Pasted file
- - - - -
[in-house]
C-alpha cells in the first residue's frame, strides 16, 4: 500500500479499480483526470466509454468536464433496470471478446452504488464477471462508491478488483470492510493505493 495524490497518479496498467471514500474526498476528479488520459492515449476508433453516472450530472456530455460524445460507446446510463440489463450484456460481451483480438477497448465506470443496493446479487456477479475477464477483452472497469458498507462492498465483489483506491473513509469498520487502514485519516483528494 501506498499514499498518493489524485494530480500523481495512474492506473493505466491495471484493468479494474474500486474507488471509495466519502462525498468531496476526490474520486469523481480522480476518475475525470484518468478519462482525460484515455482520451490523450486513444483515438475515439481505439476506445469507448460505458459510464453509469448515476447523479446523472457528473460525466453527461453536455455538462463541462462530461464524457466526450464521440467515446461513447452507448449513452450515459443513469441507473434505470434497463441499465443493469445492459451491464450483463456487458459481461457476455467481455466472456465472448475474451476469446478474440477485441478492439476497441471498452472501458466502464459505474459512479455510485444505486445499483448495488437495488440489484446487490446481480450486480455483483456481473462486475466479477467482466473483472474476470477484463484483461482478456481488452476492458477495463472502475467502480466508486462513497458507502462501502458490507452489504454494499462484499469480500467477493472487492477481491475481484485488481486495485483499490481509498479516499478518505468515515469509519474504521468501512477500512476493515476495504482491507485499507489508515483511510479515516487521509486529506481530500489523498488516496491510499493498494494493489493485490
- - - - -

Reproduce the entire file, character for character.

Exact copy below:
[in-house]
C-alpha cells in the first residue's frame, strides 16, 4: 500500500479499480483526470466509454468536464433496470471478446452504488464477471462508491478488483470492510493505493 495524490497518479496498467471514500474526498476528479488520459492515449476508433453516472450530472456530455460524445460507446446510463440489463450484456460481451483480438477497448465506470443496493446479487456477479475477464477483452472497469458498507462492498465483489483506491473513509469498520487502514485519516483528494 501506498499514499498518493489524485494530480500523481495512474492506473493505466491495471484493468479494474474500486474507488471509495466519502462525498468531496476526490474520486469523481480522480476518475475525470484518468478519462482525460484515455482520451490523450486513444483515438475515439481505439476506445469507448460505458459510464453509469448515476447523479446523472457528473460525466453527461453536455455538462463541462462530461464524457466526450464521440467515446461513447452507448449513452450515459443513469441507473434505470434497463441499465443493469445492459451491464450483463456487458459481461457476455467481455466472456465472448475474451476469446478474440477485441478492439476497441471498452472501458466502464459505474459512479455510485444505486445499483448495488437495488440489484446487490446481480450486480455483483456481473462486475466479477467482466473483472474476470477484463484483461482478456481488452476492458477495463472502475467502480466508486462513497458507502462501502458490507452489504454494499462484499469480500467477493472487492477481491475481484485488481486495485483499490481509498479516499478518505468515515469509519474504521468501512477500512476493515476495504482491507485499507489508515483511510479515516487521509486529506481530500489523498488516496491510499493498494494493489493485490